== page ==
Study: Why Trying To Be Too “Cool” Is Very Uncool For Brands

Study: Why Trying To Be Too “Cool” Is Very Uncool For Brands
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Does your brand try to be overly cool? Politically correct? Too political, even? Well, according to a new study, people find it annoying, particularly when it involves social media.

The study, by US social media software firm Sprout Social, interviewed 1000 consumers to see what kind of messaging on social media prompted them to take action. You can download a copy of the study here.

Chief findings of the study included:

• Honesty was the most sought after trait from brands, while brands who tried too hard to be cool where a distinct turn-off
• 71 per cent of consumers found overly-political brands “annoying”
• 88 per cent of consumers didn’t like their favourite celebrities being mocked
• 75 per cent appreciated humour from brands, although admitted humour didn’t necessarily prompt them to buy anything
• On average, one in 11 consumers got a message back from a brand on social and it took 11 hours for the brand to respond (note: the study was done in the context of the US market)

One thing respondents didn’t like was when brands where sarcastic or too snarky. The following graph shows the most favoured behaviours of brands on social.

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When it came to giving a brand a “personality”, respondents didn’t appear all that interested. The one category they did think should have personality was “media/entertainment” and then it only scored at 54 per cent.

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There also appears to be more freedom on some platforms than on others for brands to express themselves. According to the report, more users seem open to seeing brands’ personalities on display on Facebook than, say, YouTube. And it was bad news for Snapchat – with report showing consumers didn’t want too much personality from the platform.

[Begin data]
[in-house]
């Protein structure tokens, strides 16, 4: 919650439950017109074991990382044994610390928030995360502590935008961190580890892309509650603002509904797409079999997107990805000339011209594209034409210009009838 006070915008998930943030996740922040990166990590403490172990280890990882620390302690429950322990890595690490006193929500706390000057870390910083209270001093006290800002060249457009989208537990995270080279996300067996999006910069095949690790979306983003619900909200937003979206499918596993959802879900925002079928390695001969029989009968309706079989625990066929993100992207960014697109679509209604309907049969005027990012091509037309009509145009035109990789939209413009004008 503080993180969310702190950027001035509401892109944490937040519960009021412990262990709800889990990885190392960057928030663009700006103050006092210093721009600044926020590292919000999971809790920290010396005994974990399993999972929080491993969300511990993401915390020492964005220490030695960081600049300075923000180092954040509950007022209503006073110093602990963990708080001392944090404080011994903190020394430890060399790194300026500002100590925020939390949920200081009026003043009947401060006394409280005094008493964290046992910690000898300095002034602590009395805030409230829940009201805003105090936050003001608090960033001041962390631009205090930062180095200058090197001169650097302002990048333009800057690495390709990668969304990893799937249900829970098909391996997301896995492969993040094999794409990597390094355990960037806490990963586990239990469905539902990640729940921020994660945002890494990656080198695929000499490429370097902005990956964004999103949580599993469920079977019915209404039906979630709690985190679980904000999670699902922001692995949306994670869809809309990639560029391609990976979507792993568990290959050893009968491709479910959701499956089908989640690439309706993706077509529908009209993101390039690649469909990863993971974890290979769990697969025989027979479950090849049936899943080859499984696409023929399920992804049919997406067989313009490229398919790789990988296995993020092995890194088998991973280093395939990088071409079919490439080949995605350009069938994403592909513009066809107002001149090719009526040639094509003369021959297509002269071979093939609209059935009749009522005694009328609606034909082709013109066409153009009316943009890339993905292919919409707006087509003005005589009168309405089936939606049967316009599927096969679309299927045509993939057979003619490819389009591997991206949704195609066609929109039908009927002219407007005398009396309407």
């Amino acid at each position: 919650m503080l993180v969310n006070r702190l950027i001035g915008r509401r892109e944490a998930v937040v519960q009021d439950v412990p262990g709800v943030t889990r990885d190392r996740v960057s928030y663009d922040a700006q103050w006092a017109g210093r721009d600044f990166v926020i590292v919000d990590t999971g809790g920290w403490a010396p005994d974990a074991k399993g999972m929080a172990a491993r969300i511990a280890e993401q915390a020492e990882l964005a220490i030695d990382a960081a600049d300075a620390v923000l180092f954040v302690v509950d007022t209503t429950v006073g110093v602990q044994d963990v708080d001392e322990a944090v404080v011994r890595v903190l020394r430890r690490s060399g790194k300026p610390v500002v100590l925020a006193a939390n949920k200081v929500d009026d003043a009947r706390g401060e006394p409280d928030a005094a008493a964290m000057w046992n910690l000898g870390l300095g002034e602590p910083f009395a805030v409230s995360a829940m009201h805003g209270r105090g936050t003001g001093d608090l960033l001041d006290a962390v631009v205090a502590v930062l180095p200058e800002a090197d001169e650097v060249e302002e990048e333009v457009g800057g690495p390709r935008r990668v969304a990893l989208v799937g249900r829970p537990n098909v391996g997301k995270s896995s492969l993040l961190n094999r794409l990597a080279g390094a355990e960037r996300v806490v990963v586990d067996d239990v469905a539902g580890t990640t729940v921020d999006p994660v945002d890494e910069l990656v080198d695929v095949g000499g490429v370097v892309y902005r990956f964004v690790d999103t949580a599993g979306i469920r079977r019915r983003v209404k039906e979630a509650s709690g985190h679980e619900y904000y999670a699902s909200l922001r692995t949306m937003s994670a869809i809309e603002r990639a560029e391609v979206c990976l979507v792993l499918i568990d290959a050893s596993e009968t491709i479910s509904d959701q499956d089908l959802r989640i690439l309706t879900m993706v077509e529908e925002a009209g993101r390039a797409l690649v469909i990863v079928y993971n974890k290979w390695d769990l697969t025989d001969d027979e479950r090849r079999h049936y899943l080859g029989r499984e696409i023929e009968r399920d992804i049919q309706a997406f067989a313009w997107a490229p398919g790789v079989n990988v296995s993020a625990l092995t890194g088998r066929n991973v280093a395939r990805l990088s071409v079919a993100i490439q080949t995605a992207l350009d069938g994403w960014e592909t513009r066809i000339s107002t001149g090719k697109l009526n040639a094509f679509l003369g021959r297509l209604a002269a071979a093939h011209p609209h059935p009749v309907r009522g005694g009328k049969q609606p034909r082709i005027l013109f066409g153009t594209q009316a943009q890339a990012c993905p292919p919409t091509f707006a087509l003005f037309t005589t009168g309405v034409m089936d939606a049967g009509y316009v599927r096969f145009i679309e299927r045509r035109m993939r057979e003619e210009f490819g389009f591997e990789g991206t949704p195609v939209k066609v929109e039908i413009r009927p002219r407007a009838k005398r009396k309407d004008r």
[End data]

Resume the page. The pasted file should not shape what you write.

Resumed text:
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The report noted: “Regardless of who you’re targeting, certain brand behaviours can come across as annoying rather than cool or entertaining.”

When it came to being “cool”, being overly-political was definitely out with 71 per cent of respondents agreeing it was uncool or annoying. But brands don’t have to shy away from other cultural moments: two-thirds of consumers think it’s cool for brands to talk about world or pop culture events.

“Not surprisingly, how your brand does social is just as important as what you talk about. With the rare exception, steer clear of disingenuous slang – nearly seven in 10 consumers find slang from brands irritating,” the report said.

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Millennials were 25 per cent more forgiving of brands who used slang while they also found brands who made fun of their competitors 20 per cent cooler and “making it clear that if they are your brand’s target audience, you have more room to experiment with cheeky social behaviours”.

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Finally, when it came to brands who tried to be too cool, the report said: “The limelight most often falls on big brands with big social personalities, but what’s in it for the rest of us? While 75 per cent of consumers believe there’s value in brands exhibiting humour on social, only 36 per cent are willing to purchase from brands they believe are funny.

:And those brands have to bring it, because funny can quickly slide into annoying if not fresh, relevant and interesting. That’s a big problem when 50 per cent of consumers say they would un-follow a brand that annoyed them on social and 23 per cent would walk away from your brand completely by vowing to never buy you again.”

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